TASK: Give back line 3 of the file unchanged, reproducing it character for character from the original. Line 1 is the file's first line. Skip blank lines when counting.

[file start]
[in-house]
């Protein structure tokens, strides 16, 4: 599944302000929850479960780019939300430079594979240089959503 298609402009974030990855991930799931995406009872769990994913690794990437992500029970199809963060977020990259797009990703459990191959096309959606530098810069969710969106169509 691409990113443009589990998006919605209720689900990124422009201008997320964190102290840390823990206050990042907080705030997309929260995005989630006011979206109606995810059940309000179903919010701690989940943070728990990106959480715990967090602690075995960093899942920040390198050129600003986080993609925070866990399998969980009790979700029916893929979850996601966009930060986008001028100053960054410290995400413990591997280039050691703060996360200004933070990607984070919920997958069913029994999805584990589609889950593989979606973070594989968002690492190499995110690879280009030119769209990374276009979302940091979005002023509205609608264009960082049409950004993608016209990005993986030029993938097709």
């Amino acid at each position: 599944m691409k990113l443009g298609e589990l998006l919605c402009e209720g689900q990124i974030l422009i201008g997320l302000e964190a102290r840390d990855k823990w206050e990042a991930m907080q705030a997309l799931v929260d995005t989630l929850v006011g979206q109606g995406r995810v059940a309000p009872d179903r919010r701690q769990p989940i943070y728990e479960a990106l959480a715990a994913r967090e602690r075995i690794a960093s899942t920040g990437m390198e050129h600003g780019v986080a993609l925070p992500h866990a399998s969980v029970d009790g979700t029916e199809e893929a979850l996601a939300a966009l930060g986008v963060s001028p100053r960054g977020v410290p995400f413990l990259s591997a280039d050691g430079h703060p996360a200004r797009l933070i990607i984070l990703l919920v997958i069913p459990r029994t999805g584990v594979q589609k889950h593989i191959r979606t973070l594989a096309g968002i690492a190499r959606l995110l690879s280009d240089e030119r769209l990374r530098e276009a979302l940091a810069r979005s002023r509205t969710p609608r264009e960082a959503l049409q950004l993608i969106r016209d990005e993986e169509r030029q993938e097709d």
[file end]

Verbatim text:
């Amino acid at each position: 599944m691409k990113l443009g298609e589990l998006l919605c402009e209720g689900q990124i974030l422009i201008g997320l302000e964190a102290r840390d990855k823990w206050e990042a991930m907080q705030a997309l799931v929260d995005t989630l929850v006011g979206q109606g995406r995810v059940a309000p009872d179903r919010r701690q769990p989940i943070y728990e479960a990106l959480a715990a994913r967090e602690r075995i690794a960093s899942t920040g990437m390198e050129h600003g780019v986080a993609l925070p992500h866990a399998s969980v029970d009790g979700t029916e199809e893929a979850l996601a939300a966009l930060g986008v963060s001028p100053r960054g977020v410290p995400f413990l990259s591997a280039d050691g430079h703060p996360a200004r797009l933070i990607i984070l990703l919920v997958i069913p459990r029994t999805g584990v594979q589609k889950h593989i191959r979606t973070l594989a096309g968002i690492a190499r959606l995110l690879s280009d240089e030119r769209l990374r530098e276009a979302l940091a810069r979005s002023r509205t969710p609608r264009e960082a959503l049409q950004l993608i969106r016209d990005e993986e169509r030029q993938e097709d």